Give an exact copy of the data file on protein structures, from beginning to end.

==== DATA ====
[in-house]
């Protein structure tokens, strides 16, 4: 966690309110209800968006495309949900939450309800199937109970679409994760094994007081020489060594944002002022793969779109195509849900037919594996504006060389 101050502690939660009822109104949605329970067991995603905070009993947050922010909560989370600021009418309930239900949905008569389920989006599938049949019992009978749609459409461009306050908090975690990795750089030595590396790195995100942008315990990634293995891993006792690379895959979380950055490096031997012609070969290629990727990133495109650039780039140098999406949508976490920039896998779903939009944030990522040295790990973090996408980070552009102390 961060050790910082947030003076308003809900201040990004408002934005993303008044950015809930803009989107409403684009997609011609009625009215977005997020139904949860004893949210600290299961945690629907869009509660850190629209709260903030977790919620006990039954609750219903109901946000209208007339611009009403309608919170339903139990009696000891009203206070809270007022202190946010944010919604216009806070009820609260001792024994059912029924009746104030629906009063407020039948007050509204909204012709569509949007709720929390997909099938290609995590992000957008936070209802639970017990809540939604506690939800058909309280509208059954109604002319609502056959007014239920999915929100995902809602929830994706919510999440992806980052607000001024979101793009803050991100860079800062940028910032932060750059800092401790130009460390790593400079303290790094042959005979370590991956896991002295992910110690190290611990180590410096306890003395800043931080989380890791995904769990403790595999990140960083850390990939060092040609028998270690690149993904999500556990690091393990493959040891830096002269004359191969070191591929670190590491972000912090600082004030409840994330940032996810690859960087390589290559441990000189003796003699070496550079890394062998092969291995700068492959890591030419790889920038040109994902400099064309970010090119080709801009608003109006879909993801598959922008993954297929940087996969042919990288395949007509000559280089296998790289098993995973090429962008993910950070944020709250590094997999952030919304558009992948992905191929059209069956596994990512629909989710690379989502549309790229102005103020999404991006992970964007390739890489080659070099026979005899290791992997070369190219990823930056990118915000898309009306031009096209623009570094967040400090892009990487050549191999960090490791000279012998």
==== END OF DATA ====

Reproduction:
[in-house]
């Protein structure tokens, strides 16, 4: 966690309110209800968006495309949900939450309800199937109970679409994760094994007081020489060594944002002022793969779109195509849900037919594996504006060389 101050502690939660009822109104949605329970067991995603905070009993947050922010909560989370600021009418309930239900949905008569389920989006599938049949019992009978749609459409461009306050908090975690990795750089030595590396790195995100942008315990990634293995891993006792690379895959979380950055490096031997012609070969290629990727990133495109650039780039140098999406949508976490920039896998779903939009944030990522040295790990973090996408980070552009102390 961060050790910082947030003076308003809900201040990004408002934005993303008044950015809930803009989107409403684009997609011609009625009215977005997020139904949860004893949210600290299961945690629907869009509660850190629209709260903030977790919620006990039954609750219903109901946000209208007339611009009403309608919170339903139990009696000891009203206070809270007022202190946010944010919604216009806070009820609260001792024994059912029924009746104030629906009063407020039948007050509204909204012709569509949007709720929390997909099938290609995590992000957008936070209802639970017990809540939604506690939800058909309280509208059954109604002319609502056959007014239920999915929100995902809602929830994706919510999440992806980052607000001024979101793009803050991100860079800062940028910032932060750059800092401790130009460390790593400079303290790094042959005979370590991956896991002295992910110690190290611990180590410096306890003395800043931080989380890791995904769990403790595999990140960083850390990939060092040609028998270690690149993904999500556990690091393990493959040891830096002269004359191969070191591929670190590491972000912090600082004030409840994330940032996810690859960087390589290559441990000189003796003699070496550079890394062998092969291995700068492959890591030419790889920038040109994902400099064309970010090119080709801009608003109006879909993801598959922008993954297929940087996969042919990288395949007509000559280089296998790289098993995973090429962008993910950070944020709250590094997999952030919304558009992948992905191929059209069956596994990512629909989710690379989502549309790229102005103020999404991006992970964007390739890489080659070099026979005899290791992997070369190219990823930056990118915000898309009306031009096209623009570094967040400090892009990487050549191999960090490791000279012998």